HD as a status symbol

As Barnett (2011: 220) argues, humanitarianism and compassion have become a status symbol in global politics. As such, it has been a significant policy tool for legitimacy and status quo, especially for rising powers. Turkey, like several other states who have had major economic growth, is anxious to seize the opportunity to take their place in a world of shifting global powers, and has entered a humanitarian field which was previously dominated by the US and the EU. Since their ascent to power at the end of 2002, the AKP has emphasised Turkey’s rising power status. The use of HD as a foreign policy approach reflects their new status in global politics.

HD as an interest promoter

HD has been used to promote Turkey’s political and economic interests. In this regard, HD has provided opportunities of access as well as possibilities to enhance and to consolidate relationships, to create new political ties as well as to consolidate existing relationships. Turkey is one of the most significant actors in Somalia and has been involved there since 2011. On September 30, 2017, Turkey opened its largest overseas military training academy, the Turkish Military Training Centre, in Mogadishu. In 2018, Turkey and Somalia signed an economic partnership agreement. HD also gave Turkey an edge in its competition with other regional powers. This is evident in the news report by the newspaper Yeni Şafak, a paper close to government sources, which argued that “Due to late rains in 2011, Somalia was on the verge of a widespread famine which killed over 260,000 people due to the fact that Arab and other countries in the region kept quiet” (Yeni Şafak 2018).

HD has been used to promote Turkey’s political and economic interests.

As part of Turkey’s HD, significant economic opportunities have emerged in Somalia for groups close to the Turkish government. For example, Turkish companies have been involved in building and maintaining International Mogadishu Airport and Mogadishu Port (Binder and Erten 2013; Çevik et al. 2018). Companies that are very close to the AKP, such as Albayrak Group, have played a very significant role in these economic relations.[1] Similarly, the sheer number of Syrian refugees in Turkey makes Ankara one of the main actors in the Syrian conflict. Turkey’s HD to Arakan Muslims provides access to the conflict and ensures that Turkey, or more appropriately Erdoğan, is presented as a champion of global Muslim rights.

HD as an identity marker

HD has also been an important mechanism for promoting Turkish identity and values, and for creating an image of Turkey as an international actor. Humanitarian action is deeply embedded in the Turkish national identity, presenting Turkey as a moral actor. The title of TİKA’s 2017 annual report is Turkey: The World’s Conscience. This identity originates from two interrelated sources: Ottoman and Islamic compassion. Thus, the current government position is that Turkey has a responsibility to reach out first and foremost to the people with whom it has historical, cultural and geographical ties. This identity construction has been used in both international and domestic fora. For instance, recently President Erdoğan addressed a campaign rally in the Black Sea town of Giresun in the run-up to the local elections. Here he stated that “Turkey embraces and protects millions of oppressed and wronged people.”[2] The politics and rhetoric of HD helps AKP in its quest to re-build Turkey’s identity, both its international and its national identity. At the same time, it reinforces “Turkey’s Islamic social capital” at home (Çevik et al. 2018: 176) and empowers Islamic NGOs.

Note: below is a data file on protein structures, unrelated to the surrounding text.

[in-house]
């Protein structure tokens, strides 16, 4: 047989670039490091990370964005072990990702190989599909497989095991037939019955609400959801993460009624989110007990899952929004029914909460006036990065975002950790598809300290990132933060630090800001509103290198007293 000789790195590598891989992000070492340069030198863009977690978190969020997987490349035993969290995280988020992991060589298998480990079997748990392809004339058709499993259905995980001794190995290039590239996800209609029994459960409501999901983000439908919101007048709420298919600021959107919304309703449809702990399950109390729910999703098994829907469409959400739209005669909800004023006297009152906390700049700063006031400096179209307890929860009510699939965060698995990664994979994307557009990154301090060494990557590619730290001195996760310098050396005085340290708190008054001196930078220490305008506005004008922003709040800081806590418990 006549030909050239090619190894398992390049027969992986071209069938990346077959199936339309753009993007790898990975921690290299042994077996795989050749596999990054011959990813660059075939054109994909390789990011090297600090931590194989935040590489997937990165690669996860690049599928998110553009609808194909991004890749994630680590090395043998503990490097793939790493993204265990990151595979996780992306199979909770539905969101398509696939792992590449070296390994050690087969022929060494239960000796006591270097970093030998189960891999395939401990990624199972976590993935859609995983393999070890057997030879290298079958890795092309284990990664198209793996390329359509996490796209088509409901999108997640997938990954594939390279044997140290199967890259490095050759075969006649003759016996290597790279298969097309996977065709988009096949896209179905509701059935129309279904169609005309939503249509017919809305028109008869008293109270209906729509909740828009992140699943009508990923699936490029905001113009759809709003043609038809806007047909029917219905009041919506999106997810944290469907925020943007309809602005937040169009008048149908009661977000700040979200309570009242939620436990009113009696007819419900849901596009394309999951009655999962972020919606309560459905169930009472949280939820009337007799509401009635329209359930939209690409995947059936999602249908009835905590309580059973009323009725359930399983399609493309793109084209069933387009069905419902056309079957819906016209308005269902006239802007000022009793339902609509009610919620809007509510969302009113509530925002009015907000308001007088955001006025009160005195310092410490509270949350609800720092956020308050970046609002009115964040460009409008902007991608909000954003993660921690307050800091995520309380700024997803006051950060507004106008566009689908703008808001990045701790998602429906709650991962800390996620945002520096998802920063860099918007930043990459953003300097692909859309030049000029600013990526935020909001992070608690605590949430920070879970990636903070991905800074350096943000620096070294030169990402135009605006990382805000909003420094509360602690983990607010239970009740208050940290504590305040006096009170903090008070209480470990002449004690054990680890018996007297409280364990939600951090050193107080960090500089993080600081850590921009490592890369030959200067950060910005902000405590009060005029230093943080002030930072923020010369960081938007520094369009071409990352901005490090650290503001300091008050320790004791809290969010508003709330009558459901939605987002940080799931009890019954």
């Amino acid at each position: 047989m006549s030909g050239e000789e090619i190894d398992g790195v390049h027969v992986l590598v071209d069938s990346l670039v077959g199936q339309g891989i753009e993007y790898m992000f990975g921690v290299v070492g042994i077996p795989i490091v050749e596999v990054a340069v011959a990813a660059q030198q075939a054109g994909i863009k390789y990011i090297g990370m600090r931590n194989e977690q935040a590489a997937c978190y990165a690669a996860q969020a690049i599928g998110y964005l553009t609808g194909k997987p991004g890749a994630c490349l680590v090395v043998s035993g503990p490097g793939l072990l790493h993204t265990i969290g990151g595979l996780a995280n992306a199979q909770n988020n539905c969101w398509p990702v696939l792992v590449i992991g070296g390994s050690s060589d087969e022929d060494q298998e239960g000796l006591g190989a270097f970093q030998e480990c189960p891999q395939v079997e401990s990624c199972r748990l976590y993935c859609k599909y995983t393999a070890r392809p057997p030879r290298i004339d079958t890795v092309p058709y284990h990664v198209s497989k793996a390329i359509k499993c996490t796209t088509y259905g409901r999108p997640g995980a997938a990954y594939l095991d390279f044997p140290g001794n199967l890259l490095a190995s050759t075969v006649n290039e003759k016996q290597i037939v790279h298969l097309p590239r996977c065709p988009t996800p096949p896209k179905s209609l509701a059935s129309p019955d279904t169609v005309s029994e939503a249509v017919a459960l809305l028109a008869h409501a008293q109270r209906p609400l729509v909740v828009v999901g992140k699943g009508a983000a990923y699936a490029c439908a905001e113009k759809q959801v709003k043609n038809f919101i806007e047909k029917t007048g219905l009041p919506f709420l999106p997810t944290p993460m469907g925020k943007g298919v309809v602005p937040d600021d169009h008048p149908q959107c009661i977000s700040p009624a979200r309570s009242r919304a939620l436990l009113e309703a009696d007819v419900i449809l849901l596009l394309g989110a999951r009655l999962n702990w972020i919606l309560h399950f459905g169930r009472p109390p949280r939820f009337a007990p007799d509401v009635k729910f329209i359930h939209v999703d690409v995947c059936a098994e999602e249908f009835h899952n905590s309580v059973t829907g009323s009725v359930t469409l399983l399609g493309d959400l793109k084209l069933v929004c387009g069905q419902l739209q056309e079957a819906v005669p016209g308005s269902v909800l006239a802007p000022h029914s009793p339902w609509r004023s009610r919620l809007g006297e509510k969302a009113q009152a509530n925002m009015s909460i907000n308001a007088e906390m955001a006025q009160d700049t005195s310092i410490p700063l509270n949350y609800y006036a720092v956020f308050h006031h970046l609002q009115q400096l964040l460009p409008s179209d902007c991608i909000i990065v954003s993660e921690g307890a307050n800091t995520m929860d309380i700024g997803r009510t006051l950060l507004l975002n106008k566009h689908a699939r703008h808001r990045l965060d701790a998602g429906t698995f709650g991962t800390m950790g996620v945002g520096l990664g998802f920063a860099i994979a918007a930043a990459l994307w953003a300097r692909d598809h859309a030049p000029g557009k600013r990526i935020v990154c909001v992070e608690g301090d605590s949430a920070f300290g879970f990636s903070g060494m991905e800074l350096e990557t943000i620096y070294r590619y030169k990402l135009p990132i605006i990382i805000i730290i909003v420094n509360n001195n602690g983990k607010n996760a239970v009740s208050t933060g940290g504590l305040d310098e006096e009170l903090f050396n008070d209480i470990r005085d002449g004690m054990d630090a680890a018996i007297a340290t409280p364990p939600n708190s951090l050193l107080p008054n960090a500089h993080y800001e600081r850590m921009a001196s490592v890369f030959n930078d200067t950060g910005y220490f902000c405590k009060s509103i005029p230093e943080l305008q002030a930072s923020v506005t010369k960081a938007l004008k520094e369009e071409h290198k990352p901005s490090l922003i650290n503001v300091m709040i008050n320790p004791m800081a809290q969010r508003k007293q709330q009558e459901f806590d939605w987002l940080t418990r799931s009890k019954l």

The current government position is that Turkey has a responsibility to reach out first and foremost to the people with whom it has historical, cultural and geographical ties.

HD government institutions and NGOs: the total performance principle

Turkey’s activism in humanitarian and development aid has led to the emergence of a plethora of state institutions. The AKP government transformed TİKA and turned it into a powerful player. TİKA was originally founded in 1992 to provide aid to the so-called Turkic republics, which became independent after the collapse of the Soviet Union. Their geographical reach and activities expanded considerably (Altunisik 2014: 334-335). With the latest restructuring in July 2018, TİKA became a public legal entity with its own budget. The Disaster and Emergency Management Authority (AFAD) was established in 2009 and became a very active player, especially in all forms of humanitarian aid. In addition, several ministries including the Ministry of Foreign Affairs, the Ministry of the Interior, and the Ministry of Health and Education have begun to take an active role in HD. The Housing Development Administration of Turkey (TOKİ), which was established in 1982 to address Turkey’s public housing issues and later became a very important tool and a huge political success, also got involved in HD in different countries. The Directorate of Religious Affairs (Diyanet) became another foreign policy institution linked to Turkey’s humanitarian and development aid.